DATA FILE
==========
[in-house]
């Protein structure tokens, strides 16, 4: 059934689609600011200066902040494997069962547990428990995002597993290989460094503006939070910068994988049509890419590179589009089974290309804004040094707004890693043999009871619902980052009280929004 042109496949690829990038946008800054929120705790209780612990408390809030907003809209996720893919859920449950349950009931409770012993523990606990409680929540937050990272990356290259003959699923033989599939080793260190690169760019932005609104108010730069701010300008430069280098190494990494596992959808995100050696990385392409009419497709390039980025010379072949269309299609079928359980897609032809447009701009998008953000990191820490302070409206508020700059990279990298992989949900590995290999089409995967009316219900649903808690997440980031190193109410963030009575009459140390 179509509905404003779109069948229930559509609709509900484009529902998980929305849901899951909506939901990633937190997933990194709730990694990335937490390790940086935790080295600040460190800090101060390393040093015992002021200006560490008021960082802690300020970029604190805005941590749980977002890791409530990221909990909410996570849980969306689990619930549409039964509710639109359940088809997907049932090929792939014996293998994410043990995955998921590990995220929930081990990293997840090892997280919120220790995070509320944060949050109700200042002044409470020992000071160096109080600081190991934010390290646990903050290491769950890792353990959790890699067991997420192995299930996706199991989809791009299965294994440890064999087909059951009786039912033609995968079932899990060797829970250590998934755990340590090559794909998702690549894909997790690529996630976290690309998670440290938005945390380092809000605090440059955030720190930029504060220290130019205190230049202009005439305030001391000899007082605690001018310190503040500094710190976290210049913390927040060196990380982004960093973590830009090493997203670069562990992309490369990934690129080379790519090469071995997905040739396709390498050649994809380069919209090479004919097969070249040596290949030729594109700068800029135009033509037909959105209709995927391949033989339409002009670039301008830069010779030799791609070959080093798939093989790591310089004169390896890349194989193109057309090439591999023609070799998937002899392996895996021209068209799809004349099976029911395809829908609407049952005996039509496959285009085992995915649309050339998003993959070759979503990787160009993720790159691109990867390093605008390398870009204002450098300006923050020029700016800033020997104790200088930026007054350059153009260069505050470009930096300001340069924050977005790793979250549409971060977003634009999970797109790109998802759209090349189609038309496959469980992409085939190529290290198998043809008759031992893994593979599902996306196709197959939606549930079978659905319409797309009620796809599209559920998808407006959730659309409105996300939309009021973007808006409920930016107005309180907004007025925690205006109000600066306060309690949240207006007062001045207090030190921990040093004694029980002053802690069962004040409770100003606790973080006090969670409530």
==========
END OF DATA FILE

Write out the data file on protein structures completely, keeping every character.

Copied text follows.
[in-house]
């Protein structure tokens, strides 16, 4: 059934689609600011200066902040494997069962547990428990995002597993290989460094503006939070910068994988049509890419590179589009089974290309804004040094707004890693043999009871619902980052009280929004 042109496949690829990038946008800054929120705790209780612990408390809030907003809209996720893919859920449950349950009931409770012993523990606990409680929540937050990272990356290259003959699923033989599939080793260190690169760019932005609104108010730069701010300008430069280098190494990494596992959808995100050696990385392409009419497709390039980025010379072949269309299609079928359980897609032809447009701009998008953000990191820490302070409206508020700059990279990298992989949900590995290999089409995967009316219900649903808690997440980031190193109410963030009575009459140390 179509509905404003779109069948229930559509609709509900484009529902998980929305849901899951909506939901990633937190997933990194709730990694990335937490390790940086935790080295600040460190800090101060390393040093015992002021200006560490008021960082802690300020970029604190805005941590749980977002890791409530990221909990909410996570849980969306689990619930549409039964509710639109359940088809997907049932090929792939014996293998994410043990995955998921590990995220929930081990990293997840090892997280919120220790995070509320944060949050109700200042002044409470020992000071160096109080600081190991934010390290646990903050290491769950890792353990959790890699067991997420192995299930996706199991989809791009299965294994440890064999087909059951009786039912033609995968079932899990060797829970250590998934755990340590090559794909998702690549894909997790690529996630976290690309998670440290938005945390380092809000605090440059955030720190930029504060220290130019205190230049202009005439305030001391000899007082605690001018310190503040500094710190976290210049913390927040060196990380982004960093973590830009090493997203670069562990992309490369990934690129080379790519090469071995997905040739396709390498050649994809380069919209090479004919097969070249040596290949030729594109700068800029135009033509037909959105209709995927391949033989339409002009670039301008830069010779030799791609070959080093798939093989790591310089004169390896890349194989193109057309090439591999023609070799998937002899392996895996021209068209799809004349099976029911395809829908609407049952005996039509496959285009085992995915649309050339998003993959070759979503990787160009993720790159691109990867390093605008390398870009204002450098300006923050020029700016800033020997104790200088930026007054350059153009260069505050470009930096300001340069924050977005790793979250549409971060977003634009999970797109790109998802759209090349189609038309496959469980992409085939190529290290198998043809008759031992893994593979599902996306196709197959939606549930079978659905319409797309009620796809599209559920998808407006959730659309409105996300939309009021973007808006409920930016107005309180907004007025925690205006109000600066306060309690949240207006007062001045207090030190921990040093004694029980002053802690069962004040409770100003606790973080006090969670409530």